Get All Access for $5/mo

A Good Way to Get More Things Off Your To-Do List Is Adding More to Your Not-to-Do List Stop confusing being busy with being productive.

By Joe De Sena Edited by Dan Bova

Opinions expressed by Entrepreneur contributors are their own.

Liderina | Getty Images

You can accomplish more by doing less.

This -- says real estate investor, trainer and infomercial pioneer Dean Graziosi -- is one of the biggest secrets to success and happiness. I spoke to him recently about life, work and the need to eliminate tasks that waste our time. (More on that and my "Spartan Up!" podcasts later.)

Graziosi was born and raised in Marlboro, in upstate New York. Life wasn't easy. His parents divorced and remarried over and over, and he'd moved more than 20 times by age 19. His first business: chopping and selling firewood. He moved on to buying wrecked cars, fixing them up and selling them. Then he bought a run-down house, fixed it up and rented it out -- all before age 20 and without a college education.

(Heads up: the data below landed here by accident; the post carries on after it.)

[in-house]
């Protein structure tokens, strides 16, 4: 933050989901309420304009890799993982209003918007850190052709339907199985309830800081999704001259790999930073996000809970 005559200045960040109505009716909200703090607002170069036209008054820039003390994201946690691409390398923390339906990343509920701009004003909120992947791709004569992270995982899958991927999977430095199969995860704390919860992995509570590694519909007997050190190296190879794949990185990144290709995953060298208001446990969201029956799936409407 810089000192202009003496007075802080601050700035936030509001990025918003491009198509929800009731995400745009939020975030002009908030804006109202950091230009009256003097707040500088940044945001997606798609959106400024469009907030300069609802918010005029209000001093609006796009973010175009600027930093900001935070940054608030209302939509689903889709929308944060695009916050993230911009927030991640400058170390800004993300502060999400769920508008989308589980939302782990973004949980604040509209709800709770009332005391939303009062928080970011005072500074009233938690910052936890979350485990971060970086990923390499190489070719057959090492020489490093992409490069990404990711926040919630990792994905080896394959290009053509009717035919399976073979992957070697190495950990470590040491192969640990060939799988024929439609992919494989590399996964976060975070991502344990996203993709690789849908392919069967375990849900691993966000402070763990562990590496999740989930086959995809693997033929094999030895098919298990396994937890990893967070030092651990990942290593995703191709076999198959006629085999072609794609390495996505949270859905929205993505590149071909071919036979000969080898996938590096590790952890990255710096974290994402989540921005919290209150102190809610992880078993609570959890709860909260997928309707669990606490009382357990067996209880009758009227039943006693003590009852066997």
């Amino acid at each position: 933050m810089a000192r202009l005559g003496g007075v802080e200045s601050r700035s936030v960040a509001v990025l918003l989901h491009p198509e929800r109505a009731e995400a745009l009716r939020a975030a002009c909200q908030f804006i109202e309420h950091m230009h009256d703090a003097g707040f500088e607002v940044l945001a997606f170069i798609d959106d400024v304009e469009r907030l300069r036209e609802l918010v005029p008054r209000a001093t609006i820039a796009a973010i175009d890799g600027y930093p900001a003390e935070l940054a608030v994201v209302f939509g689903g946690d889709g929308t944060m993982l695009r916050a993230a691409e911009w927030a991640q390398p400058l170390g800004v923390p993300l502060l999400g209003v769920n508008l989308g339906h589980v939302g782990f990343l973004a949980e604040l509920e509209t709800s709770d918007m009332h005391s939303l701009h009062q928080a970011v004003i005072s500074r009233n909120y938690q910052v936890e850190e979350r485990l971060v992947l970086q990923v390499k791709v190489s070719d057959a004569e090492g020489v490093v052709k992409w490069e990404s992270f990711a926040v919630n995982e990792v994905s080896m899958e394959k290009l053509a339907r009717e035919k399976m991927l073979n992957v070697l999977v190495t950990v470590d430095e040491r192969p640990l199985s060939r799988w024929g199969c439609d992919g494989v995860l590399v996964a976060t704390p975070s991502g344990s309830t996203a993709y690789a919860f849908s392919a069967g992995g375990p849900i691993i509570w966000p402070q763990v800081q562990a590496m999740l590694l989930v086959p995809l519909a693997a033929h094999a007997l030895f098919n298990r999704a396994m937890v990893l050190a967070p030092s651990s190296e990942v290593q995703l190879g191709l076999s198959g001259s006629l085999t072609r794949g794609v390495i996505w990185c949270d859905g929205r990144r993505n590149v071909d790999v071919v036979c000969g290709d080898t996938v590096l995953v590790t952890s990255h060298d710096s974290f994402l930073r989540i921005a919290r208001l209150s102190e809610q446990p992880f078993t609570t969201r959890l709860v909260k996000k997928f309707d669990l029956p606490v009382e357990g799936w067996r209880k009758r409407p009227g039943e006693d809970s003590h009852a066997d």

Graziosi's early story parallels my own. When I was eight, I sold illegal fireworks to kids at school. Later, I started a pool-cleaning business that made $250,000 per year. I eventually launched a business on Wall Street and made a bunch of money there. Now I've got Spartan. I didn't found or run any of those businesses the traditional way. I didn't learn about the industry in a classroom and then work my way up someone else's corporate ladder before going out on my own.

I consider Graziosi a kindred spirit when it comes to business. Perseverance (plus trial and error) has worked for us both.

Related: 7 Steps to Achieving Our Higher-Level Goals

Selling on TV.

You might know Graziosi through his infomercials. He started in 1999 with a course on making money with cars but switched his focus to real estate. He's been on television virtually every day ever since. Over the years, he not only found financial success but created new ways to promote products and services on TV.

"I was the first one to buy time and do a live interview on TV," he says. "A couple of times during the interview, I would hold up my real-estate book and tell people they could buy it. I sold a million copies of that book through that infomercial."

Related: Direct Response TV Advertising

Finding a true north.